“Make sure firearms are unloaded prior to reaching your hunting location and immediately after you are done hunting. Also, if you are using a boat, remember state law requires all firearms be unloaded in any boat propelled by motor or sail, and should be cased with actions open.”
Snyder also noted that, in Pennsylvania, all those using a boat are required to have a properly fitted personal flotation device (PFD) readily accessible and, regulations require a PFD to be worn during the cold weather months from Nov. 1 through April 30 while underway or at anchor on boats shorter than 16 feet in length, or in any canoe or kayak. For more information on boating laws and regulations, as well as safety tips, please visit the Pennsylvania Fish and Boat Commission’s website (  Better yet, take an approved boater’s safety course.
Additionally, according to the U.S. Coast Guard, every year several hunters die from drowning and hypothermia.
“When you have a crew of hunters, with decoys and equipment, and dogs, a boat can easily become unbalanced, especially if the wind comes up,” Snyder said, “Not only is it unsafe to overload a boat, exceeding the limits posted on the capacity plate is also illegal.
“Sudden immersion into cold water is one of the leading causes of boating fatalities in the Commonwealth. It places a severe strain on bodily systems that can lead to hypothermia or, worse, cardiac arrest. Survivors of cold-water accidents have reported their breath driven from them on contact with the water.”
Anyone falling into cold water should immediately ensure that their and any companions’ PFDs are intact, and work to find a way to exit the water or right the watercraft. Cover your mouth and nose – if possible – to prevent inhaling water.
If you can’t get out of the water immediately and the shore is too far, raise your knees and wrap your arms across your chest to help reduce heat loss through the body’s core. Don’t leave your watercraft and attempt to swim to shore. It’s probably farther than you think. Experts recommend you stay with your boat until help arrives. If possible, try to climb back into your boat or on top of it.
“Most important,” Snyder suggests, “get into the routine of making the life jacket part of your hunting equipment, and wear it.”

North Zone: Ducks, sea ducks, coots and mergansers, Oct. 12-Nov. 30, and Dec. 24-Jan. 11. 
South Zone: Ducks, sea ducks, coots and mergansers, Oct. 19-26, and Nov. 15-Jan. 15.
Northwest Zone: Ducks, sea ducks, coots and mergansers, Oct. 12-Dec. 14, and Dec. 27-Jan. 1. 
Lake Erie Zone: Ducks, sea ducks, coots and mergansers, Oct. 28-Jan. 4.

Total Duck Bag Limits: 6 daily, 18 in possession of any species, except for the following restrictions: daily limit may not include more than 4 mallards including 2 hen mallards, 2 scaup, 1 black duck, 3 wood ducks, 2 redheads, 2 canvasbacks, 2 pintails, 1 mottled duck, 1 fulvous whistling duck and 4 scoters.  Possession limits are three times the daily limits.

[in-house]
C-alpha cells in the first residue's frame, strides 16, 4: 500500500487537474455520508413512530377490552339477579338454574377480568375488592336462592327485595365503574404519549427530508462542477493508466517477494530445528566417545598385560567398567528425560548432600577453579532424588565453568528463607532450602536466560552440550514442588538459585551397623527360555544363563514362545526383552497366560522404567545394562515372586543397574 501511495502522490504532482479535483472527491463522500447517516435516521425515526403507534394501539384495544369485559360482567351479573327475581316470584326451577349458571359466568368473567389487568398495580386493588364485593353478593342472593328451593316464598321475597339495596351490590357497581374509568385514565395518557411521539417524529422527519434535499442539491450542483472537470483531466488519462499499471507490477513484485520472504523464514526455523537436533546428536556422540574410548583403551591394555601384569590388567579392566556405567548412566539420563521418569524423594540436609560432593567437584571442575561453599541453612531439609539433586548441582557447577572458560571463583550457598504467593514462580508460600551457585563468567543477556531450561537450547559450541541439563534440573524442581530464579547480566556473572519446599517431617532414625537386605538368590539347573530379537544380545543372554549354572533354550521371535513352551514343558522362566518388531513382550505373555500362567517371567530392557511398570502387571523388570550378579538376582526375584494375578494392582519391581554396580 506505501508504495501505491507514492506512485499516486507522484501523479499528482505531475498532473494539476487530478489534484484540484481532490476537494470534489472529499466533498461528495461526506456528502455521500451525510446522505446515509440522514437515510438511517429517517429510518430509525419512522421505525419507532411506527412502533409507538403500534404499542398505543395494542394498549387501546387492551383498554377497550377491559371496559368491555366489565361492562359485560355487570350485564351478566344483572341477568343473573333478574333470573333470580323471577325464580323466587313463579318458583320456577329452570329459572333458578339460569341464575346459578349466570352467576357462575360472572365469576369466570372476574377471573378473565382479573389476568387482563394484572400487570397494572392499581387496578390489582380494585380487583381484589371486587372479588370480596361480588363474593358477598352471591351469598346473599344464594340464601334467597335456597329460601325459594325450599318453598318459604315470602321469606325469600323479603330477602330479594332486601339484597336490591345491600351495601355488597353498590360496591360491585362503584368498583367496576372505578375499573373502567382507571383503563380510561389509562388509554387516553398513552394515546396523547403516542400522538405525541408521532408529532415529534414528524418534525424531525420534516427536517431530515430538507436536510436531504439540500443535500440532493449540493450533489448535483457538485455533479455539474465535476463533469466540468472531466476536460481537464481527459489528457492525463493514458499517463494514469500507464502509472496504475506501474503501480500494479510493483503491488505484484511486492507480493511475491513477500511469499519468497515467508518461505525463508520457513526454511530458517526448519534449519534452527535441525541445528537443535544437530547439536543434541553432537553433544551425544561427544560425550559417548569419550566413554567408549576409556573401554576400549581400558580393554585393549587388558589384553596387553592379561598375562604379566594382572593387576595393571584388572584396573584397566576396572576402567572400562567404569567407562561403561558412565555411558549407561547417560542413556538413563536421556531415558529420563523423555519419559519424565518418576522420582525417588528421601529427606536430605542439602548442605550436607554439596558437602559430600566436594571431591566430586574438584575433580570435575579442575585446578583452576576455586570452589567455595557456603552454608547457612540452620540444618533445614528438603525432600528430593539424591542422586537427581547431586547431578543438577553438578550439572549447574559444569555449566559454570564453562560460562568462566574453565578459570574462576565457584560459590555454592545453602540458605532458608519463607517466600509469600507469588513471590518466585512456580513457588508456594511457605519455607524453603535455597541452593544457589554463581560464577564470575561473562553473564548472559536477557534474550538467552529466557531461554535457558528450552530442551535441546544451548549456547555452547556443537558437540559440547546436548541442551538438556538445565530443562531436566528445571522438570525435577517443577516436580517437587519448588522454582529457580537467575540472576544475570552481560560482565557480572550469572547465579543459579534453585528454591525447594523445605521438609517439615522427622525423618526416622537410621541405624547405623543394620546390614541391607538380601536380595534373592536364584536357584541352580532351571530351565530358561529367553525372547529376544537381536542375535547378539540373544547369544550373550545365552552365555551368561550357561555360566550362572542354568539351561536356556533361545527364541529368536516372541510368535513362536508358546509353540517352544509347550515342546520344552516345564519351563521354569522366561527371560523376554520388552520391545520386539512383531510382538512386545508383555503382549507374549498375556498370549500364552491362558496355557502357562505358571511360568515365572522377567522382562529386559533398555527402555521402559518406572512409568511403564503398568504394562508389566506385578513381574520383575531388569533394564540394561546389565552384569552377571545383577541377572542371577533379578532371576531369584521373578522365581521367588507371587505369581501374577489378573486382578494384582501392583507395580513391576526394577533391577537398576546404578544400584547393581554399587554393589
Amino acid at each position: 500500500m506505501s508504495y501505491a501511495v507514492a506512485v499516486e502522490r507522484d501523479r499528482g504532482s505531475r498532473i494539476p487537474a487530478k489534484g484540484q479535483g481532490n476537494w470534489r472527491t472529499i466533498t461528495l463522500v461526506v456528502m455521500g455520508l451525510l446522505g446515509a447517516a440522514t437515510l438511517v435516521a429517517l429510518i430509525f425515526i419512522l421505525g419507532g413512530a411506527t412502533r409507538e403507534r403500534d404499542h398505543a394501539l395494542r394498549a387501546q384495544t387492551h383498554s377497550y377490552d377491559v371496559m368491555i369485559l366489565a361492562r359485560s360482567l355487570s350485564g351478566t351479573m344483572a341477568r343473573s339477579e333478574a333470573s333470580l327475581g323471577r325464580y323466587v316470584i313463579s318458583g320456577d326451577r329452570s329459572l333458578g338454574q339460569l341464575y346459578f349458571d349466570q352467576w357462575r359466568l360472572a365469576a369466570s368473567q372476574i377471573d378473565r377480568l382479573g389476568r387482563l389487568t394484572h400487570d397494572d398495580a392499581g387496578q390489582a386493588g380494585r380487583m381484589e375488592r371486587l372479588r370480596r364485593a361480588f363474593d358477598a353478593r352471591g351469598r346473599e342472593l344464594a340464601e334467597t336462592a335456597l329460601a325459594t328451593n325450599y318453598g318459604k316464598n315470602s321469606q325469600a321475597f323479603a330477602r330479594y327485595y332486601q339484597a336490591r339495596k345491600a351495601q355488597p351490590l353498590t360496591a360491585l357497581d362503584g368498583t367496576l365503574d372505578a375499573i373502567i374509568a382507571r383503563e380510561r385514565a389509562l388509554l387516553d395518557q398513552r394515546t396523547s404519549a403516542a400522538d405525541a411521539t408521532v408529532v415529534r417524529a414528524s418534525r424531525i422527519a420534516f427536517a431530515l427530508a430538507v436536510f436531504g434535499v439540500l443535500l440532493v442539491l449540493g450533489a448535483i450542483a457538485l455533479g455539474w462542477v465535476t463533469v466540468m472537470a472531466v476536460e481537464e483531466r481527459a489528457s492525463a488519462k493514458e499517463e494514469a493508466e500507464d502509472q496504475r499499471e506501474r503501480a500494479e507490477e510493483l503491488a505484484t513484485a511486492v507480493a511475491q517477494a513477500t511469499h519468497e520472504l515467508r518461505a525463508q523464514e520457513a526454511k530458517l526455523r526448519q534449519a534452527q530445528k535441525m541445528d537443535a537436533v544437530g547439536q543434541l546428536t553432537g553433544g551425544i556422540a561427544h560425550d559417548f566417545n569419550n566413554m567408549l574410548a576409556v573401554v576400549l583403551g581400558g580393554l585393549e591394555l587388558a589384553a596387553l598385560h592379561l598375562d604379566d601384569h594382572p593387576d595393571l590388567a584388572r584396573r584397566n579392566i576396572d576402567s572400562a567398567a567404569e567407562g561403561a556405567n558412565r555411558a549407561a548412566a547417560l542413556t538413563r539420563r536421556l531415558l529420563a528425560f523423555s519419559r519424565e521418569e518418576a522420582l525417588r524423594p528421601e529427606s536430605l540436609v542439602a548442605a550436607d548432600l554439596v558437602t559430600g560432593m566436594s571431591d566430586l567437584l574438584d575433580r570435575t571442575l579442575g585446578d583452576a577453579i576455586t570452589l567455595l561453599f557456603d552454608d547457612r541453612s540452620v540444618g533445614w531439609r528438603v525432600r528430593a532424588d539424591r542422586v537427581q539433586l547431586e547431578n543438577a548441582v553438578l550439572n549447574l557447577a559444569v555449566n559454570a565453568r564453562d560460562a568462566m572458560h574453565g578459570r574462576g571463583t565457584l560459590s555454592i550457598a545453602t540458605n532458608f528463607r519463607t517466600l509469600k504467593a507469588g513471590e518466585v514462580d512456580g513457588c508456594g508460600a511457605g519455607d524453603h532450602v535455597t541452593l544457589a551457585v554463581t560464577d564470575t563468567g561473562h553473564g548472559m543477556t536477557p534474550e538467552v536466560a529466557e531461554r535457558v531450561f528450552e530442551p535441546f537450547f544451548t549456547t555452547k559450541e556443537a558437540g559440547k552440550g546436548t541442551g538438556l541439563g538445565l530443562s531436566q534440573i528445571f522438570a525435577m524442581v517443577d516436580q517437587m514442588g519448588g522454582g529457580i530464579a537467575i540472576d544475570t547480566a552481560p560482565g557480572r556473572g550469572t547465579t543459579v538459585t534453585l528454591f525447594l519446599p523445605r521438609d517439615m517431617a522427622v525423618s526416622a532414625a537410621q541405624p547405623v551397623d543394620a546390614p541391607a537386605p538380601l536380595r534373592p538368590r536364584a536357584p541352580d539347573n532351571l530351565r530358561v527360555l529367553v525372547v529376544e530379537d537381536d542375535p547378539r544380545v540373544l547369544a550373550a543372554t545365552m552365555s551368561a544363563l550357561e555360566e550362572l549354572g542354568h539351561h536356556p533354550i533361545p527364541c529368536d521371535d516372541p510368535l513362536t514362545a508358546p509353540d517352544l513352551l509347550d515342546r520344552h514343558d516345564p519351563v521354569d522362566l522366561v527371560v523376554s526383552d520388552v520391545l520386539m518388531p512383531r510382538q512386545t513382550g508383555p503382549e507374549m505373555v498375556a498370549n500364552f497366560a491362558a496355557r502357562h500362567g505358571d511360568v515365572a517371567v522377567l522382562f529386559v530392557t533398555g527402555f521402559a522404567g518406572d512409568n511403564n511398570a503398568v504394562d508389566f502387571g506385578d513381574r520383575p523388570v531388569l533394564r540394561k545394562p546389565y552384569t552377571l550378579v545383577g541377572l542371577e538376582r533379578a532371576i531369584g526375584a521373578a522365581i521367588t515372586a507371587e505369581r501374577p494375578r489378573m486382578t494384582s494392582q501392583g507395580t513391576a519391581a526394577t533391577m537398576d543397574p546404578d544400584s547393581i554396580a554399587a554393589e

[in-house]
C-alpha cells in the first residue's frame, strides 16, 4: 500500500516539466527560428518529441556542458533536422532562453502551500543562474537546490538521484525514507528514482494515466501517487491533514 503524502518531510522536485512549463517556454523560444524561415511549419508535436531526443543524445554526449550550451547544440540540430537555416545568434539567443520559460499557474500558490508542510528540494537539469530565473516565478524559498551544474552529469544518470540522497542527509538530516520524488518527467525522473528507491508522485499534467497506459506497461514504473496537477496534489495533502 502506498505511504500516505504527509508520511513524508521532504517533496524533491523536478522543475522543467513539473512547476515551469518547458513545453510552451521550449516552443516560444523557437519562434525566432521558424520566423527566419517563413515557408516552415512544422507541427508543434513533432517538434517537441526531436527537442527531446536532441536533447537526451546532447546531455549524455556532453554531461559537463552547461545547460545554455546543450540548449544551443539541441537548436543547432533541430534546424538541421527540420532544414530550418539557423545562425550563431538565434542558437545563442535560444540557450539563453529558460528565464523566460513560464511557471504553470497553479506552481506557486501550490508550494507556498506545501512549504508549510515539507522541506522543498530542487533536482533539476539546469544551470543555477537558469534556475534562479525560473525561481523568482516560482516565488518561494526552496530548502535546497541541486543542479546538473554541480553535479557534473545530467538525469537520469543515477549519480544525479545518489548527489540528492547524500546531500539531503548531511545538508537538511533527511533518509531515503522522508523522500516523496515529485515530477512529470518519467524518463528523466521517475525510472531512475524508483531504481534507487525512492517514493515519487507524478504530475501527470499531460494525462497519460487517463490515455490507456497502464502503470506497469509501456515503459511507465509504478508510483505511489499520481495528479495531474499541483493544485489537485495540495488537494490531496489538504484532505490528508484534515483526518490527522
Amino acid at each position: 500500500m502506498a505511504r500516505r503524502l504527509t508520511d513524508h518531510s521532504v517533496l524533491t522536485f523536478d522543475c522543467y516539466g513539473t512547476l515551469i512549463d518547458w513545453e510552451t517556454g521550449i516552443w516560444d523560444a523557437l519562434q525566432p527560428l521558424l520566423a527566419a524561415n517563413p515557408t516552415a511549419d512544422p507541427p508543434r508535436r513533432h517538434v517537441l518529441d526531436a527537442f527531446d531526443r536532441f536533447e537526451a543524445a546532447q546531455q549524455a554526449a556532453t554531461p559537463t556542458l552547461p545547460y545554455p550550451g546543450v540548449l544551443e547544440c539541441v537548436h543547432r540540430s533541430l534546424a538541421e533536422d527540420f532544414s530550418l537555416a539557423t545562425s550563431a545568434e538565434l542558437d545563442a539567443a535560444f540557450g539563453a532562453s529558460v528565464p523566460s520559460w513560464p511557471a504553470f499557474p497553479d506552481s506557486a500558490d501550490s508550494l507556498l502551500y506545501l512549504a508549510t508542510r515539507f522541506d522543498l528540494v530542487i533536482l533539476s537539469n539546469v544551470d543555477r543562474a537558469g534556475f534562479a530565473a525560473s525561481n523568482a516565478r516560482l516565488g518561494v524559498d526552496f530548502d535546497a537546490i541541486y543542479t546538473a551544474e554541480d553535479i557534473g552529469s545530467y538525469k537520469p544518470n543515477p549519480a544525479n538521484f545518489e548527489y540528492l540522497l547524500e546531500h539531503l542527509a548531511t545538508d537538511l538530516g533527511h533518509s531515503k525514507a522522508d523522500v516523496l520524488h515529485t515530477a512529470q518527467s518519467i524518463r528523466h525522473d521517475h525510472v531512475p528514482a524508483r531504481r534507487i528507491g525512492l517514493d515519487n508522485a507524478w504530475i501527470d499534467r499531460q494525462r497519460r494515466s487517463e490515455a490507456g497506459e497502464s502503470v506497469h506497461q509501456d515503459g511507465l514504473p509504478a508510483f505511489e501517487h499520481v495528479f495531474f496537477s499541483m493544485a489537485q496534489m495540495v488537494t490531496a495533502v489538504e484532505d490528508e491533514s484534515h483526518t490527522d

Mergansers: 5 daily, 15 in possession (not more than 2 hooded mergansers daily, 6 hooded in possession).

Coots: 15 daily, 45 in possession.

REGULAR CANADA GOOSE SEASON & BAG LIMITS (including WHITE-FRONTED GEESE): All of Pennsylvania will have a regular Canada goose season, however, season lengths and bag limits will vary by area as follows:

Resident Population Goose Zone (RP)
All of Pennsylvania except for the Southern James Bay Population and the Atlantic Population zone. The season is Oct. 26-Nov. 30, Dec. 18-Jan. 15, and Feb. 1-28, with a five-goose daily bag limit.

Southern James Bay Population Zone (SJBP)
The area north of I-80 and west of I-79 including in the city of Erie west of Bay Front Parkway to and including the Lake Erie Duck zone (Lake Erie, Presque Isle and the area within 150 yards of Lake Erie Shoreline). The season is Oct. 12-Nov. 30, Dec. 16-Jan. 24, with a three-goose daily limit.

Atlantic Population Zone (AP)
The area east of route SR 97 from Maryland State Line to the intersection of SR 194, east of SR 194 to intersection of US Route 30, south of US Route 30 to SR 441, east of SR 441 to SR 743, east of SR 743 to intersection of I-81, east of I-81 to intersection of I-80, south of I-80 to New Jersey state line. The season is Nov. 15-30 and Dec. 16-Jan. 25, with a three-goose daily limit.
Exception: The controlled hunting areas at the Middle Creek Wildlife Management Area in Lebanon-Lancaster counties, as well as all of State Game Lands 46 (Middle Creek Wildlife Management Area), has a daily bag limit of one, and possession limit of three during the regular Canada goose season. 

BRANT (All Zones): Oct. 12-Nov. 15, 2 daily, 6 in possession.

LIGHT GEESE (Snow Geese and Ross’ Geese):
            Atlantic Population Zone:
Regular: Oct. 1-Jan. 25, 25 daily, no possession limit.
            Conservation Hunt: Jan. 27 – April 25; 25 daily, no possession limit.
            Southern James Bay Population Zone:
Regular: Oct. 1-Jan. 24; 25 daily, no possession limit.
Conservation Hunt: Jan. 25 – April 25; 25 daily, no possession limit.

Resident Population Zone:
Regular: Oct. 28-Feb. 28; 25 daily, no possession limit.

Conservation Hunt: March 1 – April 25; 25 daily, no possession limit